Perception of time

Humans are permanently linked to the concept of time. Our lives, driven by the ticking of a clock. Our actions determined by the movement of the second hand. Our patterns and habits guided by the rising and setting of the sun. Our biorhythms influenced by the waxing and waning of the moon.

Our son yesterday had his wisdom teeth taken out. All five of them. Yes, he got an extra dose of wisdom, and we got an extra bill from the surgeon. Taking him to the hospital and caring for him afterwards made me realise how inextricably linked we are to time; and how the passing of time is dependant on your perception of time and your relationship with it.

The countdown began from the moment we booked him in for the operation. The days passed with new meaning, each day closer to the day he was having his procedure. On the actual day, we were completely at the mercy of time. He had to fast, no food or even a sip of water, from midnight. We had to arrive at the hospital at 10.30am for his admission. We complied with the fasting and turned up on time. And then the wait began. A patient before him became a complicated case and the surgery took extra time, a lot of extra time, which for us meant a three hour wait in the hospital’s waiting room, no food or drink allowed.

The time passed, but not without some level of discomfort. And the more we watched the time, the slower it passed. Luckily for me, I had a book with me to read, one I have been reading over the last couple of days and really enjoying. Therefore, the time passed quite smoothly and often I was shocked when I lifted my eyes from the pages to check the clock, shocked to see how much time had passed, how long we had been sitting and waiting. My son didn’t have a book, there were no magazines, he didn’t have his headphones with him, and he was anxious. So began his wrestle with time, as he wished it to pass and for it to be his turn. For his operation to be over and done with.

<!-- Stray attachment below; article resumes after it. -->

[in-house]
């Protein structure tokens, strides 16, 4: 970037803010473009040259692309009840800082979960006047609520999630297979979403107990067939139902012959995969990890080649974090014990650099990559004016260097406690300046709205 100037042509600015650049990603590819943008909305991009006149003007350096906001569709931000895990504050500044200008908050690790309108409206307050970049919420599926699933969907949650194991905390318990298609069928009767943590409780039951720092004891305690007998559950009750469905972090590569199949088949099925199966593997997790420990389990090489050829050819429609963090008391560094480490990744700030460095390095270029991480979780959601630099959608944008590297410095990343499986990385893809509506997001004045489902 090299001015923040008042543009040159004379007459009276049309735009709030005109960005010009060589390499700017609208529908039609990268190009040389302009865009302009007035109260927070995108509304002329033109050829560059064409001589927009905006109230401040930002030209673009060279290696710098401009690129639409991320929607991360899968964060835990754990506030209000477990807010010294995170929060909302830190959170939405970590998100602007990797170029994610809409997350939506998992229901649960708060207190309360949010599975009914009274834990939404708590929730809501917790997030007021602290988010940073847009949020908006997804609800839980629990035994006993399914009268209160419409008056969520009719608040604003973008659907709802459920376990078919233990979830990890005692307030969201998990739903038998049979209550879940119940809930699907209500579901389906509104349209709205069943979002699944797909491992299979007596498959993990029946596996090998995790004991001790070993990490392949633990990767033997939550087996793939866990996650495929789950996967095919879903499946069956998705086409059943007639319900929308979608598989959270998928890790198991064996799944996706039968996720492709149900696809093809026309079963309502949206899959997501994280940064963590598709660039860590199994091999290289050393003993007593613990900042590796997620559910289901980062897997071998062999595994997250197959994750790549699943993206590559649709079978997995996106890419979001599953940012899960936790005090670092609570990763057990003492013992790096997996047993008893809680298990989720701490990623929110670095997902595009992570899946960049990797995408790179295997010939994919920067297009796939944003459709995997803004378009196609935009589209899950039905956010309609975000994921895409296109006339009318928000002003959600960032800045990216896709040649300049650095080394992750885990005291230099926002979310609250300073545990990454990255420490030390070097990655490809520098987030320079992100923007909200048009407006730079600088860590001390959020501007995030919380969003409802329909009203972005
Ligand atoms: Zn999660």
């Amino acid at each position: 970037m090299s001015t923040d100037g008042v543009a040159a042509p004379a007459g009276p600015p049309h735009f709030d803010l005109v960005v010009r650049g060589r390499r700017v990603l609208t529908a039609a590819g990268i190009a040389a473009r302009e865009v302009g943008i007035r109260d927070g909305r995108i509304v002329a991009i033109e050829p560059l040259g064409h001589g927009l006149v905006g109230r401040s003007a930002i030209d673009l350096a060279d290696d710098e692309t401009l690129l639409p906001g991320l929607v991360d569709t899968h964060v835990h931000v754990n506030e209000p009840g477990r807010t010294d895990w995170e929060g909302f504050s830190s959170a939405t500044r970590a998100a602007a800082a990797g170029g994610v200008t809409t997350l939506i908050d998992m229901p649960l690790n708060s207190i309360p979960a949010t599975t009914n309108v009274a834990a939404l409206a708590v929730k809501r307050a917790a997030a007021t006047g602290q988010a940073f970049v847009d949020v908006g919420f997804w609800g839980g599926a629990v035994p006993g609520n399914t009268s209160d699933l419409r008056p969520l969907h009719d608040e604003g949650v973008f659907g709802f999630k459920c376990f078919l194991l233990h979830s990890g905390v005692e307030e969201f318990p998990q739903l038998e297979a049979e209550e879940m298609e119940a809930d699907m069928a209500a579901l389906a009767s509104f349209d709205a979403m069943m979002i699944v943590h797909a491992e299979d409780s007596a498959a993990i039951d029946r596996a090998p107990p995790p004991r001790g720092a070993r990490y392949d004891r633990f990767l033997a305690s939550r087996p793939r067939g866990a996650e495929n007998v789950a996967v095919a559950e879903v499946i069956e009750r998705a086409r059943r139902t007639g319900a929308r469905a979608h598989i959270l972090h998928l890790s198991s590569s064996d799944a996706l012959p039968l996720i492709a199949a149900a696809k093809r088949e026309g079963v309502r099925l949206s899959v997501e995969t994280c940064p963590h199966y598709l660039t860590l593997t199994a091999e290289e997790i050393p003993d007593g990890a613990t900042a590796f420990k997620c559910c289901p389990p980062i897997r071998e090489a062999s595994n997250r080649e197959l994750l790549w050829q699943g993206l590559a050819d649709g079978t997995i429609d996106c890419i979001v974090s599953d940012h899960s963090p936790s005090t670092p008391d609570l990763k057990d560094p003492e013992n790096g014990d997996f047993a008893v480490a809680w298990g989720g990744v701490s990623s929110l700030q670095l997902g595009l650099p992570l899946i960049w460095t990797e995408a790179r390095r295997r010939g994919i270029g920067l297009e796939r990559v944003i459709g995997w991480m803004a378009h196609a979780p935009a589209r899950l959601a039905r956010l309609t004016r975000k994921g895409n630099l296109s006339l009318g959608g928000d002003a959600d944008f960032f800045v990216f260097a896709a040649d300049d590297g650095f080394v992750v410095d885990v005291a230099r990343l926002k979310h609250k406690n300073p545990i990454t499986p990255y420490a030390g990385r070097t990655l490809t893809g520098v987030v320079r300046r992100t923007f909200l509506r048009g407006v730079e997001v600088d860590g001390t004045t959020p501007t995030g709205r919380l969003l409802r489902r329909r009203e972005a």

Eventually his turn arrived, and they took him, looking very special in his gown, booties and hat, off to surgery. And then for me, the waiting ramped up. Waiting for their call. To say it was over. That he was OK. Which he was.

Coming home our routine was dictated again by time. Four hourly medication. Applying ice to his cheeks in twenty minute intervals for twenty minutes. Our lives for the past 24 hours have been in blocks of twenty minutes. Dictated by the beeping of the timer. Ice on. Beep. Beep. Ice off. Beep. Beep. Time to ice. Beep. Beep. Ice on. Beep. Beep. Ice off.

Measuring time

The timer got me thinking of the instruments designed to measure time. I began thinking about clocks and what came before them. Before the invention of any mechanism to count time, our ancestors would have seen the passing of time and the day through the lengthening of shadows and the movement of the sun. It makes sense then, that one of the first time-tracking devices we know of, is the sundial. An ancient Egyptian sundial, dated from what is thought to be as early as 1500 BC shows that they divided the space between sunrise and sunset into 12 parts. A numerical division which stayed and is the basis of the analog clock. The Greeks improved on the sundial and the Romans adapted it to incorporate the water clock, in order to be able to record time passing even when the sun was not shining. The water clock measured the passing of time through the flow of water. Similar to a sand filled hour glass, which followed. Time recording devices became more sophisticated after Galileo, in the 17th Century, noticed the regular motion of a swinging lamp in a cathedral, where he was studying. From there, John Harrison developed the marine chronometer because a swinging pendulum is no good on a vessel floating on a body of water for obvious reasons. From there the atomic clock of the 1950s and the invention of lasers in the 1960s, changed our ability to measure time to the degree of accuracy we know today.